The cause of the fly becoming so firmly attached to dry surfaces is this: The two pulvilli which, with two strong curved claws (perhaps best seen with the flesh-fly, Musca vomitoria, as a subject), terminate
the foot, are surrounded by a fringe of tubular hairs, each ending with a disk or sucker, through which a glutinous fluid exudes. These form the points of attachment, enabling the insect to walk in any position, the action of the two claws detaching these points as the fly moves along.
When the ravages of the parasite have sufficiently weakened the fly by the destruction of its viscera, etc., it becomes incapable of active movement, and, remaining too long in a place, the viscid fluid continues to exude, and then the fly "sticks to the wall."—Science Gossip.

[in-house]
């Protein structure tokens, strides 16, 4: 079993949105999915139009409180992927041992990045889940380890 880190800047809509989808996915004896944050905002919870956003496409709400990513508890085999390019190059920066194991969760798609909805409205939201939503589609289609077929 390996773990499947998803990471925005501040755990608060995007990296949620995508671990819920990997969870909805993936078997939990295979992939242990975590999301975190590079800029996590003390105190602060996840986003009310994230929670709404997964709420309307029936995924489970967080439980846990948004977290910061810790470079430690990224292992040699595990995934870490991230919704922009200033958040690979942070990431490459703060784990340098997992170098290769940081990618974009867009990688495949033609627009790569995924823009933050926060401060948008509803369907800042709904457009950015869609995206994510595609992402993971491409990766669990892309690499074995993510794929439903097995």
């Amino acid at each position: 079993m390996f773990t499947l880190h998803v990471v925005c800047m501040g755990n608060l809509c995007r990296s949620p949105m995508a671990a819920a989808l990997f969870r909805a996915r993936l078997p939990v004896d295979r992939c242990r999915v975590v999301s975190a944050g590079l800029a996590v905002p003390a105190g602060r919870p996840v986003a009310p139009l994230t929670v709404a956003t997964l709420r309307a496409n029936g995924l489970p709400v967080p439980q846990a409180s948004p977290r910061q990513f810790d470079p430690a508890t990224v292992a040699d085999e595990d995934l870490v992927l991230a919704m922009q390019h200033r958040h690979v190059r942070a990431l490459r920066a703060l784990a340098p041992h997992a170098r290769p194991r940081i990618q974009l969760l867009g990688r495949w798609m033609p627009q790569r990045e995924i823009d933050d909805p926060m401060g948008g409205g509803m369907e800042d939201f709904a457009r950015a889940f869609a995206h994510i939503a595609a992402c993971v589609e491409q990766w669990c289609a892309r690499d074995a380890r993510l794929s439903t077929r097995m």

|FOOD AND FEEDING.|
I HAVE already said that, among all civilized nations, wine in some form has for centuries been highly appreciated as a gastronomic accompaniment to food. I can not and do not attempt to deny it this position. Whether such employment of it is advantageous from a dietetic or physiological point of view is altogether another question. I am of opinion that the habitual use of wine, beer, or spirits is a dietetic error, say, for nineteen persons out of twenty. In other words, the great majority of the people, at any age or of either sex, will enjoy better health, both of body and mind, and will live longer, without any alcoholic drinks whatever, than with habitual indulgence in their use, even although such use be what is popularly understood as moderate. But I do not aver that any particular harm results from the habit of now and then enjoying a glass of really fine, pure wine—and, rare as